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History Snippets: Hydrogen Bomb

Hydrogen Bomb, Enewetak Atoll 1952

Hydrogen Bomb, Eniwetok Atoll, Marshall Islands 1952. “I am become death, destroyer of worlds.” — J. Robert Oppenheimer, known as “father of the hydrogen bomb.”

Previously we discussed natural disasters, setting the stage and scale for a glimpse at global man-made disaster. An obvious candidate is the hydrogen bomb.

The photo above is from an early US nuclear test, which vaporized the island where the device was detonated. A more powerful 1961 Russian device produced a fireball 5 miles in diameter, and a mushroom cloud rising to a height of 40 miles. The Soviets had also planned but scrubbed a larger-scale test, but their own scientists warned that the plane dropping the test bomb could never escape the blast. Further, fallout would not be constrained to the test area or even Soviet borders.  Cold-war testing the device had potential for starting a “hot war”.  The larger device was built and stockpiled, but never detonated.

The largest of these devices can kill directly and instantly beyond a radius of 100 miles – even with radar or satellite warning of a launch, there is no hope of escape. Rock underneath the blast area is turned to ash by the intense heat. Atomic weapons also kill, by fallout, many more victims outside the enormous blast areas..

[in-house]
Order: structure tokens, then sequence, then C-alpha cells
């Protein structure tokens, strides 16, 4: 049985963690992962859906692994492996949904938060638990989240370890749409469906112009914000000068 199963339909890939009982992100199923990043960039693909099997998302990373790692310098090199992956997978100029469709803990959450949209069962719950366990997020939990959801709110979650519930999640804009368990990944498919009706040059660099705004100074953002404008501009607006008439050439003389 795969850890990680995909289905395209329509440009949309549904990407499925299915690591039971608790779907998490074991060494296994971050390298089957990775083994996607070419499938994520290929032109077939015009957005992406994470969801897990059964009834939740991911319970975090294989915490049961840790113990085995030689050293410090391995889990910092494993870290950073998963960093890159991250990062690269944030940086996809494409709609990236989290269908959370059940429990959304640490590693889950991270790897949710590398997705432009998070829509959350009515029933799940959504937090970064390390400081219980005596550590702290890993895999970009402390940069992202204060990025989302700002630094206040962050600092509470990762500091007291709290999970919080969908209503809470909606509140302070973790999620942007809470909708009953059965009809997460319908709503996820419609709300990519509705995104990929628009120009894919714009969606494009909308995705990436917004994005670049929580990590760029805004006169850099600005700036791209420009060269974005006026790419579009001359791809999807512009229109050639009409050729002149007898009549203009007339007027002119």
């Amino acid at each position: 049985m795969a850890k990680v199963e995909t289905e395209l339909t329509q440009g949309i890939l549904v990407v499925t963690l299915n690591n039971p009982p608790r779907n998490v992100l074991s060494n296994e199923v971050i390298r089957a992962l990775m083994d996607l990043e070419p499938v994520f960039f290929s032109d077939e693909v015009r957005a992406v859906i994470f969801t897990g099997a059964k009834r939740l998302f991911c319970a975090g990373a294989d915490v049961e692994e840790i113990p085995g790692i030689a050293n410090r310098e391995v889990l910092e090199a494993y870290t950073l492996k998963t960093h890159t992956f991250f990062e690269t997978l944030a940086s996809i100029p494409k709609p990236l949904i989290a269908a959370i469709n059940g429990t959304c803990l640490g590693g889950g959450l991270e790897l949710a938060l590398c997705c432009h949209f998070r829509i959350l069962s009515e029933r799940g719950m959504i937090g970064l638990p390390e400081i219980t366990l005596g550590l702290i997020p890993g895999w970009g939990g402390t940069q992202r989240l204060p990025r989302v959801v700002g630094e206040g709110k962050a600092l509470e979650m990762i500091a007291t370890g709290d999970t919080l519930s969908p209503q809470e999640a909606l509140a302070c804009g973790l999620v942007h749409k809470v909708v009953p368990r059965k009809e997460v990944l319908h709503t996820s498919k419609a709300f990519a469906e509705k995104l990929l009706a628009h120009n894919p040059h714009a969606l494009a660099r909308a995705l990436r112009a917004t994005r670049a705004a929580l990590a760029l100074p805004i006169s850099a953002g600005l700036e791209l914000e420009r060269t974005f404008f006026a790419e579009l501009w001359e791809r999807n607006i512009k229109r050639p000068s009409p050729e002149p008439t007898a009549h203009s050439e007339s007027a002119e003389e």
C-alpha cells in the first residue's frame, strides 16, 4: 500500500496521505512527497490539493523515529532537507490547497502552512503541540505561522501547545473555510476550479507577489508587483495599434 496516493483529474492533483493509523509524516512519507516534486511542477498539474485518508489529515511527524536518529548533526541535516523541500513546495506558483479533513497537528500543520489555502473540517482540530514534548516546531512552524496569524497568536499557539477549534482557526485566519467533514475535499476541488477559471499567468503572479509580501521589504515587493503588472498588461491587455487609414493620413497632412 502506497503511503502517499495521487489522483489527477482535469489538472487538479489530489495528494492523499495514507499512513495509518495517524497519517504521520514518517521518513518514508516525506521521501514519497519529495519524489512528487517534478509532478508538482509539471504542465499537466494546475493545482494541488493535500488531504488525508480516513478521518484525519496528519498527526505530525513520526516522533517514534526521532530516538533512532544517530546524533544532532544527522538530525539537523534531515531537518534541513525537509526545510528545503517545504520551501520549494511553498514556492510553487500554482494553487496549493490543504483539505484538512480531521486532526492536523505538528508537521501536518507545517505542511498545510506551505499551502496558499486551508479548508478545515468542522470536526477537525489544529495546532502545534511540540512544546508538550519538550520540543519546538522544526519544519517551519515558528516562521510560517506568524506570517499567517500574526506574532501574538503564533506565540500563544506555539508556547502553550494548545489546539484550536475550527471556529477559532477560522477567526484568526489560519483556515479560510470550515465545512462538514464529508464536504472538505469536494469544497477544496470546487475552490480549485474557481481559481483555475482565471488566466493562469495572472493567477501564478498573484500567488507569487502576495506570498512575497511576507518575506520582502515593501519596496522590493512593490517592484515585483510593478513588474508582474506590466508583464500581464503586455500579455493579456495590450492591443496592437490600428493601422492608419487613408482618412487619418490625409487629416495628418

Two more primitive and much weaker devices were used to incinerate enemy cities over 60 years ago, ending World War II. No one on the planet has ever used these devices in anger since. There is no popular support for use of weapons which, used in a full-scale exchange between opposing forces, will assuredly result in massive changes to the planet and the extinction of most of its life forms.

At peak burst power, the 1961 Russian test released 1.4% as much energy as the Sun in that same instant of time.

Paradoxically, the same principle by which bombs work as devices of destruction may someday be used to safely harness the fusion power of the sun to provide abundant heating, power and energy to all of mankind.

The total energy released by the largest hydrogen bombs cannot match nature’s average volcanoes, let alone supervolcanoes. Fallout from the man-made device can cause also climate change through “nuclear winters”, but lethal radiation poisoning over vast areas make the nuclear device a man-made doomsday candidate for extinction-class catastrophes. One man-made event, represented by a device that could fit into a very sturdy farmer’s ox-cart, might still rival the Santorini event in long-term destructive power.